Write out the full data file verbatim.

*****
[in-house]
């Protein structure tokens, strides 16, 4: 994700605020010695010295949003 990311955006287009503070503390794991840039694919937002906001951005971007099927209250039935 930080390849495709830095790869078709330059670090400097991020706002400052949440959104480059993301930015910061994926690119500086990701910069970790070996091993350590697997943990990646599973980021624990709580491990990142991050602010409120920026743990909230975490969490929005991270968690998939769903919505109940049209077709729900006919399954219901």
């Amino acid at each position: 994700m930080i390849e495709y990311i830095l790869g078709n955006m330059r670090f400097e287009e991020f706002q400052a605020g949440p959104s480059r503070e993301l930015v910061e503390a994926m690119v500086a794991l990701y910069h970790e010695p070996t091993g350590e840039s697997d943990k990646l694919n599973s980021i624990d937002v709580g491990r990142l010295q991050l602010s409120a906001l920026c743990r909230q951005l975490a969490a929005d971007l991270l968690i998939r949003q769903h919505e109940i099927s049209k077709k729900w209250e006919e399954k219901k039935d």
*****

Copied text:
[in-house]
């Protein structure tokens, strides 16, 4: 994700605020010695010295949003 990311955006287009503070503390794991840039694919937002906001951005971007099927209250039935 930080390849495709830095790869078709330059670090400097991020706002400052949440959104480059993301930015910061994926690119500086990701910069970790070996091993350590697997943990990646599973980021624990709580491990990142991050602010409120920026743990909230975490969490929005991270968690998939769903919505109940049209077709729900006919399954219901």
């Amino acid at each position: 994700m930080i390849e495709y990311i830095l790869g078709n955006m330059r670090f400097e287009e991020f706002q400052a605020g949440p959104s480059r503070e993301l930015v910061e503390a994926m690119v500086a794991l990701y910069h970790e010695p070996t091993g350590e840039s697997d943990k990646l694919n599973s980021i624990d937002v709580g491990r990142l010295q991050l602010s409120a906001l920026c743990r909230q951005l975490a969490a929005d971007l991270l968690i998939r949003q769903h919505e109940i099927s049209k077709k729900w209250e006919e399954k219901k039935d």